The European Commission (EC) made some rules and recommendation for the removal of “illegal content” (primarily terrorist indoctrination) from all the website within Europe. At the time, the guidelines were spontaneous; now the European Commission will force fines if the tech companies and publishers fail to comply.
Recently, the Financial Times revealed that regulations will be announced next month for a survey. The obligatory rules would require the content in question to be expelled within an hour following warning notification.
According to EU commissioner for security, Julian King, The European Commission is taking this action because there hasn’t been sufficient voluntary action and progress. “Illegal Content” is widely defined to include “child sexual abuse material, terrorist content, counterfeit products, incitement to violence and hatred and copyright infringements.”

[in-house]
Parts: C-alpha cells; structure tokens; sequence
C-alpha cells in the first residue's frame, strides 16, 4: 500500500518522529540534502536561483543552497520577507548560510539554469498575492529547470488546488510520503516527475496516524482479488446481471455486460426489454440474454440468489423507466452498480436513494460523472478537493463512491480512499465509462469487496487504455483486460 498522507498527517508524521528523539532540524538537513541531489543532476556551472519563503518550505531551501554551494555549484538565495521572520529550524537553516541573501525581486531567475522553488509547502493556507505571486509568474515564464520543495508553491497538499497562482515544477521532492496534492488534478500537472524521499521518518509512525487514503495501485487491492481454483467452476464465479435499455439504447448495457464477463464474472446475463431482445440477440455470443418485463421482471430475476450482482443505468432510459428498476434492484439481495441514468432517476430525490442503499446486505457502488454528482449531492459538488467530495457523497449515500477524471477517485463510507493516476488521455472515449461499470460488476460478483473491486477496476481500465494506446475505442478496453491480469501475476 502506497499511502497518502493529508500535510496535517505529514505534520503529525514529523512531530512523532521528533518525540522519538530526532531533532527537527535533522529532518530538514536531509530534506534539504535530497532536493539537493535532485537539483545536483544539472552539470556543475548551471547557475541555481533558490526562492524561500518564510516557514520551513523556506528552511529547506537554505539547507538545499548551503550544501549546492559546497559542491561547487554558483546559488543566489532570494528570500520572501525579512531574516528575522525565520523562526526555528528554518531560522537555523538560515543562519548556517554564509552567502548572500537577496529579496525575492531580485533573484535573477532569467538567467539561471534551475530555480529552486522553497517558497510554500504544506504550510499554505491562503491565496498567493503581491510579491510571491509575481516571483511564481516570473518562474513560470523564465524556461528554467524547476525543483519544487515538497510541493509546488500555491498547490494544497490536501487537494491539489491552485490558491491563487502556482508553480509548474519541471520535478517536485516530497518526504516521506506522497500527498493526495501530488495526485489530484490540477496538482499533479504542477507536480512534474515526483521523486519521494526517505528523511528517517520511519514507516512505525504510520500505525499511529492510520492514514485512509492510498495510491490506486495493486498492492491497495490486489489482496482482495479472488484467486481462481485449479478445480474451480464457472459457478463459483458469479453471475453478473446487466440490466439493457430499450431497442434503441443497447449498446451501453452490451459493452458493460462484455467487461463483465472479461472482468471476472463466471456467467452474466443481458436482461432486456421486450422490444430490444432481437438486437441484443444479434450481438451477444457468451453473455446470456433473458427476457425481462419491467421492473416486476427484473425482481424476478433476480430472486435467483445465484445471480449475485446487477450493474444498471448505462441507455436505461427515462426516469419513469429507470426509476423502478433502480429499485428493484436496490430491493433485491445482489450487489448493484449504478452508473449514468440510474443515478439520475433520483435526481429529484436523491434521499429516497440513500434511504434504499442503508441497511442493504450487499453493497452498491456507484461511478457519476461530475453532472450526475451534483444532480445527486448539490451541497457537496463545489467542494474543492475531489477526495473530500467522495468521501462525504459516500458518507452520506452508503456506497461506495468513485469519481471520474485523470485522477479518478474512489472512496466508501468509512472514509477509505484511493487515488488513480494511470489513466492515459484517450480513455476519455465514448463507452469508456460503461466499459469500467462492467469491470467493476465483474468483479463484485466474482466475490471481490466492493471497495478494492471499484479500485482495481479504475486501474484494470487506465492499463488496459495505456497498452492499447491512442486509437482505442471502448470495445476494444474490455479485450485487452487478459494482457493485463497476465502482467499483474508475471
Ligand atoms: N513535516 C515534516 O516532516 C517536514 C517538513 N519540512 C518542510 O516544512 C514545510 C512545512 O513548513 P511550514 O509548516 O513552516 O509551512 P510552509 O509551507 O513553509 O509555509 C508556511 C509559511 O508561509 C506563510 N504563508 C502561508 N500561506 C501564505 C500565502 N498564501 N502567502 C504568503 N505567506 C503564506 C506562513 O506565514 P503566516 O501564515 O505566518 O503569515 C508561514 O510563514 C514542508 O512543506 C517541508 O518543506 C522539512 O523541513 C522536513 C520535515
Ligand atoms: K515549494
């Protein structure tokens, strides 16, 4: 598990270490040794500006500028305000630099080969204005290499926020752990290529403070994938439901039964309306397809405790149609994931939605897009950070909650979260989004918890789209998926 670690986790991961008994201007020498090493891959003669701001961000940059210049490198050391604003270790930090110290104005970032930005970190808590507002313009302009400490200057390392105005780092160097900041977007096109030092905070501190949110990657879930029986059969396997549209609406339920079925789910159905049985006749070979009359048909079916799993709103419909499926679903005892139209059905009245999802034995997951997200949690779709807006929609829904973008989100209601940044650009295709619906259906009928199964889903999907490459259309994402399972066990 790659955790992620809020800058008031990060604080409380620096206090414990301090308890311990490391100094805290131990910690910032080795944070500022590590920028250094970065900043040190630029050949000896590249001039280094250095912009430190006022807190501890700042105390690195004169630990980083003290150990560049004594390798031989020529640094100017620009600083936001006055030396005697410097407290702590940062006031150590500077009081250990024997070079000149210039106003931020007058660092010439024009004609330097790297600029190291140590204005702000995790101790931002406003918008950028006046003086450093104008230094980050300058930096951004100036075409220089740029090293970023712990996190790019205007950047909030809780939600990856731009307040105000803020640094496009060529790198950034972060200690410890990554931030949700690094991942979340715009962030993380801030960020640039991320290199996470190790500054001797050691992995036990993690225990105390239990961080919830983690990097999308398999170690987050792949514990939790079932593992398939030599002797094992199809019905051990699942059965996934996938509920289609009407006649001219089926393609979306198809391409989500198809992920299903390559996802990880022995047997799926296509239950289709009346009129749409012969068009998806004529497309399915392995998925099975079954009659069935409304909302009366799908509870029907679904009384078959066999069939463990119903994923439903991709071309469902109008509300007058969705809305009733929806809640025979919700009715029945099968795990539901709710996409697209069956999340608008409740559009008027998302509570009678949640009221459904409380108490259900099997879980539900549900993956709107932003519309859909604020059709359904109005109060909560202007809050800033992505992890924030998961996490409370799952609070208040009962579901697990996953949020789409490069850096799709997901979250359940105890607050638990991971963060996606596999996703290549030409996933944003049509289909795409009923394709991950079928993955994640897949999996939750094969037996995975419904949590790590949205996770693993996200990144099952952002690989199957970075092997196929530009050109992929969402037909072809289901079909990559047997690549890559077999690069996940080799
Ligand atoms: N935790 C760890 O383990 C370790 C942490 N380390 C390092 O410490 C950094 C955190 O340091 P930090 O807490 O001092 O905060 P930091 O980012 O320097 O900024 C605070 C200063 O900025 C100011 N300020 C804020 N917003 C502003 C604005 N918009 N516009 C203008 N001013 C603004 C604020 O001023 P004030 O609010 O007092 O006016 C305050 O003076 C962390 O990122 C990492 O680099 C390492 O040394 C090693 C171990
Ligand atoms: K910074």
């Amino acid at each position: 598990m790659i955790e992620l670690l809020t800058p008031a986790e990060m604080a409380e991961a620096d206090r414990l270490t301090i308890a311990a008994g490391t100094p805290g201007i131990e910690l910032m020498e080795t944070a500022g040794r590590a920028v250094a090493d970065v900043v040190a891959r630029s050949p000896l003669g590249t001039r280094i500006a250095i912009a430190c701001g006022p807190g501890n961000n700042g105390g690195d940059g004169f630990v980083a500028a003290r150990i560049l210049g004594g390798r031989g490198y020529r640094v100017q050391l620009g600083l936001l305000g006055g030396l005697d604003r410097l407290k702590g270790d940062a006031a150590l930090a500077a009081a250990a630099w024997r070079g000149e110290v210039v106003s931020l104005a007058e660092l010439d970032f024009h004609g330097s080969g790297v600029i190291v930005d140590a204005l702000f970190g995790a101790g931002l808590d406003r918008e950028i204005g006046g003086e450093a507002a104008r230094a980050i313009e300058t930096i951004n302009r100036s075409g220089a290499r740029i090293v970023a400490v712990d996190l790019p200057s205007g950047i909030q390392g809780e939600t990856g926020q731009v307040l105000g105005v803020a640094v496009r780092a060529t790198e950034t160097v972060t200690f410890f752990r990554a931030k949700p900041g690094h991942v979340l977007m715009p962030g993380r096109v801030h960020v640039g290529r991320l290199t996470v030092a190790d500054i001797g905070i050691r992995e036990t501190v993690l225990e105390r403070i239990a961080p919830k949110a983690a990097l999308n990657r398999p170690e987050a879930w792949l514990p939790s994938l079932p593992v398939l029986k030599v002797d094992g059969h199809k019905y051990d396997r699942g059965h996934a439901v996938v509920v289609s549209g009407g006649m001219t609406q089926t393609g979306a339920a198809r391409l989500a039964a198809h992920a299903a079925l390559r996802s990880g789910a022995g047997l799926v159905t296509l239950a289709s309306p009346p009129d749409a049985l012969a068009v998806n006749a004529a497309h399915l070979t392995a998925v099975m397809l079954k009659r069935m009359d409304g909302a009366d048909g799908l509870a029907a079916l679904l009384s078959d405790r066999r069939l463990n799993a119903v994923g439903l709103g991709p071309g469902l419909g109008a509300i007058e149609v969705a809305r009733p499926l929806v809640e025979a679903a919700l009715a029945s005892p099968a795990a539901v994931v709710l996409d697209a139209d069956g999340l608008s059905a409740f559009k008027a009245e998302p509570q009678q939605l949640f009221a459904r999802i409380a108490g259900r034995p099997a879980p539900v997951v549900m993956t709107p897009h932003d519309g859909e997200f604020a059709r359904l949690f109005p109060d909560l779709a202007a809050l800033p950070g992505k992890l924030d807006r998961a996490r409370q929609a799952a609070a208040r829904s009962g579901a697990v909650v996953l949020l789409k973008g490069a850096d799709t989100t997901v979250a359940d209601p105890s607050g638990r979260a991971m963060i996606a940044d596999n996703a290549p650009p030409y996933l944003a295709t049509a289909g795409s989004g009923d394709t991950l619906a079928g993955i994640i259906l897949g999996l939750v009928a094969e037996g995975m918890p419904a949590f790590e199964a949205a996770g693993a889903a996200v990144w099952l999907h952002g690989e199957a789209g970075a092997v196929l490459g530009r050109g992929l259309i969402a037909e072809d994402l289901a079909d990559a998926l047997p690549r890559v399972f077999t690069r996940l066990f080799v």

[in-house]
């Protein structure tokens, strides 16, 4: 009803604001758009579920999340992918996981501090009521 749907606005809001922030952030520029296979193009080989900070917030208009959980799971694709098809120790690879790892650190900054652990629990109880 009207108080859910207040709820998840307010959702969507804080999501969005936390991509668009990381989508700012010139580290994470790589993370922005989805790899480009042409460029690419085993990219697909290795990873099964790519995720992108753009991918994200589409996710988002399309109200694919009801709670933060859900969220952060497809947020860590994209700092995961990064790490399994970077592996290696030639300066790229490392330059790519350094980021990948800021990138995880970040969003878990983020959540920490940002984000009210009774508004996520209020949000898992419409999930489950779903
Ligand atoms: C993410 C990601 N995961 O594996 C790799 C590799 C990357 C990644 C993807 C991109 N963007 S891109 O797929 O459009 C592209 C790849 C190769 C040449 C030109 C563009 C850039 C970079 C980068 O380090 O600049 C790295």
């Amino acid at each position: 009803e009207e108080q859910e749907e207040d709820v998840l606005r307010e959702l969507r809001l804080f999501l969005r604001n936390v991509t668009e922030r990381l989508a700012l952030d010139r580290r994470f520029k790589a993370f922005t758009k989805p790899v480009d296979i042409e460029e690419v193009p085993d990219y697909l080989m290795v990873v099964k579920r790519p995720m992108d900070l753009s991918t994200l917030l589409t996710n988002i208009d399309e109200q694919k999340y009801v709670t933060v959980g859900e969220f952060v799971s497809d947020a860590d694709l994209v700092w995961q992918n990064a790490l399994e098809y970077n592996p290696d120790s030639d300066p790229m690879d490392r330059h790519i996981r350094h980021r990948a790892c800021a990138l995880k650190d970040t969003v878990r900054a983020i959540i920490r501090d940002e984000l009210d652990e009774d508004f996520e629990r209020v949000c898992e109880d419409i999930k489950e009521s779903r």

Copyright Infringement is an area of prosecution that could have a negative impact on speech and could turn out to be highly problematic. Europe has no “fair use” defense to claims of copyright infringement, and the new rules could potentially chill satire and political criticism.
There is still something to work on like: What the financial penalties would be. And who will verify whether the content violates the rules or not?
The European Parliament and a majority of EU member states would approve the draft regulations. They would reportedly apply to all the websites regardless of their traffic or size.